Increased 2024 tax levy on the table for Bemidji
In a discussion on the 2024 city budget, the Bemidji City Council debated what percent increase would be acceptable for the tax levy. Some supported single digits, others between 10 and 15%.
BEMIDJI — As discussion began on the 2024 city budget, the Bemidji City Council debated what percent increase would be acceptable for next year’s tax levy during its work session Monday night.
While some councilors were hesitant to support an increase of anything but single digits, others were open to considering up to 15% to meet the city's ongoing needs.
The meeting began with a presentation by City Financial Director Ron Eischens, who provided an overview of the city’s costs, revenues and needs while also warning the council that there were difficult decisions ahead.
“You have many hard decisions ahead of you,” Eischens said, explaining that with everything currently considered in the budget, the city would be looking at a shortfall of around $1.7 million.
This shortfall comes from several areas as multiple departments struggle with understaffing, operational costs continue to increase and the city faces looming capital improvement projects. Each of these contributed to an initial proposed levy increase of 22% for 2024.
“We know that’s not reasonable, but we need to start somewhere,” Eischens explained.
Just the required personnel costs, which relate to cost of living increases and union contract terms, amounted to an 8% levy increase — already 3% higher than the total levy increase in 2023.
But the needs the city and its departments face are considerable. Understaffing has led to safety concerns at the Bemidji Fire Department, increased costs place the cycle for street reconstruction at 150 years and multiple departments are struggling with employee recruitment and retention.
Of these concerns, supporting the police and fire departments was something several councilors expressed a desire to prioritize.
“Being short in these departments has greater risks for our citizens than in other departments,” said Mayor Jorge Prince. “When I think about what a city’s responsibilities to its residents are, public safety is always first and foremost.”
“Our police and fire department staff deserve every accommodation they can possibly get, including the staff they need to keep themselves safe,” shared Ward 5 Councilor Lynn Eaton.
Another item councilors expressed an interest in prioritizing was investing in recruiting and retaining employees, with the hope that it would decrease soft costs associated with hiring and training new staff.
Numbers under consideration
But even with agreement on priorities, councilors shared different numbers for what levy increase they would be comfortable with placing on taxpayers.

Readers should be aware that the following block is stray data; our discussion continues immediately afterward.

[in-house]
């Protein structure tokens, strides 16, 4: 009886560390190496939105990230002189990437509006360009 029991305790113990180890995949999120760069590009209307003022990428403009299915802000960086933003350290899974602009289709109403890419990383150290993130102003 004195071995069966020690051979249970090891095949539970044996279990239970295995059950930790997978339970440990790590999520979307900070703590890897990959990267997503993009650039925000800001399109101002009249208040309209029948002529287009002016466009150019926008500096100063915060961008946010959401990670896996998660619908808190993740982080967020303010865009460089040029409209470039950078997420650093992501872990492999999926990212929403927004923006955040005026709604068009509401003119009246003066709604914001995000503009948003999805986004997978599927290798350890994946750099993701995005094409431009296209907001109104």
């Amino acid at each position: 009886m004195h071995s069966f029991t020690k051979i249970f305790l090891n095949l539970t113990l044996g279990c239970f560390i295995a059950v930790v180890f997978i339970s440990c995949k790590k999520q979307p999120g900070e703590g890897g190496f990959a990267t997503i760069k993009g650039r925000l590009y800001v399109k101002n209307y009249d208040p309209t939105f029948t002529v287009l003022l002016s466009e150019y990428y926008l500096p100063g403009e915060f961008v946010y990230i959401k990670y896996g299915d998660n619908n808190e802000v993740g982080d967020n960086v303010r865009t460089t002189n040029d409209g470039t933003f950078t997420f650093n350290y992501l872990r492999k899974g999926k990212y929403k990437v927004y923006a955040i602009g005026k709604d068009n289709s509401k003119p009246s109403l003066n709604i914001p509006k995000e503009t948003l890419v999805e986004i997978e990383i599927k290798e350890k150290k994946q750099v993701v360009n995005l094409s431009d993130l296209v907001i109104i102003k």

“I don’t see myself supporting a 22% levy increase in the face of everything else that’s happening. I have a hard time going into double digits,” Prince shared.
Ward 2 Councilor Josh Peterson shared that he was also hesitant to increase the levy beyond 9%, and At-large Councilor Audrey Thayer shared that at this point she would not be comfortable going above an 11% increase.
Other councilors were open to higher numbers if it meant meeting more of the city's needs, like Ward 4 Councilor Emelie Rivera.
“We have to make hard decisions, I feel we could have made a better decision last year when we aimed so low. We’ve put things off,” Rivera said. “I’m fully comfortable up to a 15% levy increase at this point. We can’t keep asking employees to do more with less.”
Councilor Eaton shared that he would be interested in seriously considering a levy increase between 10 and 15%, and Ward 3 Councilor Ron Johnson shared that he wasn't concerned if the levy increase entered double digits.
While debating the exact number for a levy increase, members of the council also acknowledged the hard work city staff put into reducing costs, and that department heads treated the budget process with a great deal of consideration.
“Staff doesn’t ask for stuff willy-nilly. I put a lot of trust in their judgment,” Eaton said.
As the discussion continued, Eischens shared his hope that the numbers in front of the council would improve after more information about local government aid and other funding came out, adding that the city could expect an increase in LGA of about $330,000 for 2024.
If these expected numbers are confirmed, the high estimate of a 22% increase would be brought down considerably by their inclusion in the budget.
After hearing the council’s opinions, staff will return with another option for the budget and levy increase for consideration. Since this is the beginning of next year’s budget process, a formal decision on the levy will not be made until September when the preliminary budget is passed.
“We’re going to have to prioritize, that’s pretty clear to us,” Prince said. “Finding that balance is going to be a challenge, every percent has a potential impact.”